What’s the science behind genetics and UTIs?
Alright, we’ll try not to get too science-y on you. But understanding how genetics play into your UTI problems can be helpful in preventing them.
Here’s the deal. Every infection has 3 main components:
- The host (aka your body)
- The pathogen (aka the bacteria or virus)
- The environment (aka where the bacteria is in your body)
The severity of a urinary tract infection depends on a few things. First, how strong the pathogen is. And second, how good the host is at fighting off that pathogen. The stronger your body’s defence mechanisms are, the better it will be at stopping infections before they start.
If UTIs happen to run in your family, your cells might be naturally receptive to bacteria. That means bacteria in your urinary tract is less likely to be flushed out by your body’s defence mechanisms.
A 2015 review in Current Opinion in Infectious Diseases echoed this when it found that susceptibility to UTIs depends on the pathways in your body that signal your immune system — and the genes that control those pathways.
Another 2009 study of over 1,200 women found that genetic variations in their cell receptors were the reason for their increased risk of UTI and kidney infections. Unfortunately, if UTI susceptibility is in your genes, you’re most likely going to experience them over and over.
How can I prevent recurrent UTIs?
Even if UTIs run in your family, you can still take action to prevent them. Here are a few simple ways to stay UTI-free in your daily life:
- Keep UTI test strips on hand to catch infections early.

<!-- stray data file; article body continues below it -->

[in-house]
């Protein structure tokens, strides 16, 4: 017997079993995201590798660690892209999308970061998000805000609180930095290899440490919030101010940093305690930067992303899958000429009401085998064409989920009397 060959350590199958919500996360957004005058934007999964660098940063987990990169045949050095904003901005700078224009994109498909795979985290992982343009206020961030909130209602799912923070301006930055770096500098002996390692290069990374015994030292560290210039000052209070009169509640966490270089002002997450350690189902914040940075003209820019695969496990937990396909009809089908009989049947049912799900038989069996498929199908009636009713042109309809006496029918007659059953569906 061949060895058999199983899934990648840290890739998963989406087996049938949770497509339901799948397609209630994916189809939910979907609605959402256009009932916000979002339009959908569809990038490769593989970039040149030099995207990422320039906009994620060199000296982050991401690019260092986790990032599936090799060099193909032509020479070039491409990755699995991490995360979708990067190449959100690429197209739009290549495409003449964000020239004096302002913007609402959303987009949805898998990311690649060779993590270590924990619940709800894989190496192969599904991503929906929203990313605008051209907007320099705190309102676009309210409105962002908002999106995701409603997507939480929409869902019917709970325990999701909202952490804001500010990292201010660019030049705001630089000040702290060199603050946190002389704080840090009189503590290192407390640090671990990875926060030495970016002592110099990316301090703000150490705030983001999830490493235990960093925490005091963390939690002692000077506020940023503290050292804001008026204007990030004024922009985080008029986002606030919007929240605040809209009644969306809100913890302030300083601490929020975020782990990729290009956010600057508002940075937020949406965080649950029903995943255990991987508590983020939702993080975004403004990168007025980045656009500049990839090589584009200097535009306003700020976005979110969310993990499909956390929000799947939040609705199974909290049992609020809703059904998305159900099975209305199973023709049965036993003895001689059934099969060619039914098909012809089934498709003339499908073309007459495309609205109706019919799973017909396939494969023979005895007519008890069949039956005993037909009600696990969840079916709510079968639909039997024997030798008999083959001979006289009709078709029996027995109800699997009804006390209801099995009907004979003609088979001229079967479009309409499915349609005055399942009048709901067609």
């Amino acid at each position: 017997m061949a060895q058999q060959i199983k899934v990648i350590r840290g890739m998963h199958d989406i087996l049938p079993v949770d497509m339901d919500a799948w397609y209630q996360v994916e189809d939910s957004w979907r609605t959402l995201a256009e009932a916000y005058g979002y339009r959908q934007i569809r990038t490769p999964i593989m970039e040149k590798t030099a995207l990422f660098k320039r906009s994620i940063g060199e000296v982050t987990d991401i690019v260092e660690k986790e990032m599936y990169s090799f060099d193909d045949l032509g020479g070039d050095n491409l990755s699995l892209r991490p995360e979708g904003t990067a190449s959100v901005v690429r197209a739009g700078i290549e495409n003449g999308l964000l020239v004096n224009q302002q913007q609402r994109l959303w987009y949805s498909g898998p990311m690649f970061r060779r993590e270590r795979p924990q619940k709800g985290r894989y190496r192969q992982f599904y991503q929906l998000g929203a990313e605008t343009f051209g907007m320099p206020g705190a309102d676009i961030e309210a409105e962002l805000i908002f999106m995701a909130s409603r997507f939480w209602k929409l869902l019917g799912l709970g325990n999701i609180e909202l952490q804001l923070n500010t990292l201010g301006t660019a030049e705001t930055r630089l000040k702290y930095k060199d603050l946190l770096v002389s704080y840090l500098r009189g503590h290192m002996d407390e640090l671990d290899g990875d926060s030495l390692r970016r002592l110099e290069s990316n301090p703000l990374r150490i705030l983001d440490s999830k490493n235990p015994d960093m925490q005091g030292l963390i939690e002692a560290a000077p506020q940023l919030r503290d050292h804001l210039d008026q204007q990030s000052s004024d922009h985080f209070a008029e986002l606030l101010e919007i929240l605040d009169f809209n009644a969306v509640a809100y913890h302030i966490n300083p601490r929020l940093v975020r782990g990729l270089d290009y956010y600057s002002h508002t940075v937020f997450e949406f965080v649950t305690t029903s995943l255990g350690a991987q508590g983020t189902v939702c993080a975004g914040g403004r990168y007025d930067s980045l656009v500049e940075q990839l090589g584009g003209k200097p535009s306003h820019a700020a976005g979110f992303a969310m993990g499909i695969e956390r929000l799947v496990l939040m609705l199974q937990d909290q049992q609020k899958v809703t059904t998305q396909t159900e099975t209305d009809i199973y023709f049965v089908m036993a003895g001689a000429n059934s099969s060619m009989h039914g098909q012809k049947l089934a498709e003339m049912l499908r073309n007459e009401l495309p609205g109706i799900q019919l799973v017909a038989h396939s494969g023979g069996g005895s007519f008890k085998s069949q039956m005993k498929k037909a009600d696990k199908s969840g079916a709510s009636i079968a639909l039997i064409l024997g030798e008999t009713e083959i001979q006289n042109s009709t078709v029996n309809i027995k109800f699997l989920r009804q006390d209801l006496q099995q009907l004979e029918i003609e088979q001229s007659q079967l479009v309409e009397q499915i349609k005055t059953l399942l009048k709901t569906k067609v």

- Take a daily D-Mannose supplement to stop E. coli bacteria from causing infection.
- Drink 6 to 8 glasses of water per day.
- Avoid holding in your pee for long periods of time.
- Always wipe from front to back.
- Wear cotton underwear and avoid tight fitting pants (especially for young girls).
- Take a daily probiotic.
But one of the most effective UTI prevention methods is Utiva’s Cranberry PACs Supplement. Each dose contains 36 mg of PACs, an all-natural compound that is proven to stop bacteria from sticking to your urinary tract lining. Plus, it’s plant-based, high in antioxidants, and made in Canada.
Mary Lynne is another customer who suffered from hereditary recurrent UTIs, until she added Utiva to her prevention strategy
“For years, my mother suffered from UTIs. Perhaps they run in our family, as I have also had issues. That is, until I discovered Utiva. I used to suffer from 6 to 8 UTIs annually, but since I started taking Utiva, I've only had one in the past 15 months. My mother had seven children and a wonderful "joie de vivre". I wish I'd been able to give her the gift of Utiva so she, too, could have been free of the discomfort of UTIs and the countless rounds of antibiotics she had to endure. In her memory, I will tout the benefits of Utiva and hopefully guide others I love to a UTI and antibiotic-free life!”
Don’t let your genes get you down. By staying educated on how you can prevent hereditary UTIs, you can break the infection cycle and keep your pee flowing free. Learn more at www.utivahealth.com.